“Local authorities should have the power to confiscate properties”

by Property 118

9:30 AM, 19th April 2018
About 7 months ago

“Local authorities should have the power to confiscate properties”

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“Local authorities should have the power to confiscate properties”

“We have received evidence that civil penalties are not strong enough to deter landlords who are prepared to commit the most serious offences, and fines issued through the courts are often insufficient to make prosecutions worthwhile. We believe local authorities should have the power to levy more substantial fines, which might stand a chance of breaking the business models of the worst offenders. Further, local authorities should have the power to confiscate properties from those landlords committing the most egregious offences and whose business model relies on the exploitation of vulnerable tenants. Coupled with the banning orders which came into force in April, this would act as a more powerful deterrent than the existing provisions.”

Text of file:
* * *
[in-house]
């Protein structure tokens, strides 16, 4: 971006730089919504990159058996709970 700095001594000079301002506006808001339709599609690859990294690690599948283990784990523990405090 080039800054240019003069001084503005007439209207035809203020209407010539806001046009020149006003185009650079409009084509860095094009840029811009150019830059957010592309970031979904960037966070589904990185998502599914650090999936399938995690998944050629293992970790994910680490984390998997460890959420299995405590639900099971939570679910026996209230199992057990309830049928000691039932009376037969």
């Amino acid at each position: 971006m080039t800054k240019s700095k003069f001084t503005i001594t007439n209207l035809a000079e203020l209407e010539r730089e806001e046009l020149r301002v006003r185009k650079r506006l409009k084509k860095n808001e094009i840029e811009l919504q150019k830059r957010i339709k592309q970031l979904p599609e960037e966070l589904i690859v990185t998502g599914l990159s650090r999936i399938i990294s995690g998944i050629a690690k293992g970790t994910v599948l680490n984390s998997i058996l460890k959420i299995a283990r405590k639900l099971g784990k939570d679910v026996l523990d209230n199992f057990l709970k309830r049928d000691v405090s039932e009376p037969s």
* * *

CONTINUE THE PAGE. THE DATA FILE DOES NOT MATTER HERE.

The above is a quote from the The Housing Communities and Local Government Committee’s 4th report. Click here to read the full report.

However, the report does state that the vast majority of private rented tenants are satisfied with the quality of their homes.

The report focuses on the bottom end of the market where 800,000 PRS homes have a category 1 hazard eg. mould, faulty wiring and gas appliances etc. Within this sector the select committee report made up of Tory and Opposition MPs said: “There is a clear power imbalance in parts of the sector, with tenants often unwilling to complain to landlords about the conditions in their homes for fear of retaliation. Consumer rights are meaningless without the ability to use them in practice.”

Conclusions and Recommendations of the report:

  • Tenants need further protections from retaliatory eviction, rent increases and harassment so they are fully empowered to pursue complaints about repairs and maintenance in their homes.
  • A specialist housing court would provide a more accessible route to redress for tenants and we urge the Government to publish more detailed proposals.
  • The Law Commission should undertake a review of private rented sector legislation.